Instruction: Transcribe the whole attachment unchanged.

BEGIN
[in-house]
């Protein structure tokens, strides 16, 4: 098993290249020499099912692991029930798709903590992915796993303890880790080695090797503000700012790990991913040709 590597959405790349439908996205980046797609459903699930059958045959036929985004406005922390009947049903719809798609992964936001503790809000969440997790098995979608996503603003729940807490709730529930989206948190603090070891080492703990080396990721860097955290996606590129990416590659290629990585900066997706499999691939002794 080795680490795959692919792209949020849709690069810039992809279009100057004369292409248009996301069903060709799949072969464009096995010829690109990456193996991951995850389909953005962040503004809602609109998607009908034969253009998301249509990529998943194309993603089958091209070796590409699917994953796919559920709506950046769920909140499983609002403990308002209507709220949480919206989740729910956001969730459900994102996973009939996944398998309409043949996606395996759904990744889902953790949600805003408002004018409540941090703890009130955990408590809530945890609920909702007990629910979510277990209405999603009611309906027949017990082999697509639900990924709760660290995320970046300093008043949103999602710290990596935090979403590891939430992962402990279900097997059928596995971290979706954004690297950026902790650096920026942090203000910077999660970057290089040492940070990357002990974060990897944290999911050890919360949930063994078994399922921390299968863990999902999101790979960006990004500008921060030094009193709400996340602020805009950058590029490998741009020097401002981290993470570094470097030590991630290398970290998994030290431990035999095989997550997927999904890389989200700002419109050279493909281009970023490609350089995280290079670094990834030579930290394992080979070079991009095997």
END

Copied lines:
[in-house]
């Protein structure tokens, strides 16, 4: 098993290249020499099912692991029930798709903590992915796993303890880790080695090797503000700012790990991913040709 590597959405790349439908996205980046797609459903699930059958045959036929985004406005922390009947049903719809798609992964936001503790809000969440997790098995979608996503603003729940807490709730529930989206948190603090070891080492703990080396990721860097955290996606590129990416590659290629990585900066997706499999691939002794 080795680490795959692919792209949020849709690069810039992809279009100057004369292409248009996301069903060709799949072969464009096995010829690109990456193996991951995850389909953005962040503004809602609109998607009908034969253009998301249509990529998943194309993603089958091209070796590409699917994953796919559920709506950046769920909140499983609002403990308002209507709220949480919206989740729910956001969730459900994102996973009939996944398998309409043949996606395996759904990744889902953790949600805003408002004018409540941090703890009130955990408590809530945890609920909702007990629910979510277990209405999603009611309906027949017990082999697509639900990924709760660290995320970046300093008043949103999602710290990596935090979403590891939430992962402990279900097997059928596995971290979706954004690297950026902790650096920026942090203000910077999660970057290089040492940070990357002990974060990897944290999911050890919360949930063994078994399922921390299968863990999902999101790979960006990004500008921060030094009193709400996340602020805009950058590029490998741009020097401002981290993470570094470097030590991630290398970290998994030290431990035999095989997550997927999904890389989200700002419109050279493909281009970023490609350089995280290079670094990834030579930290394992080979070079991009095997």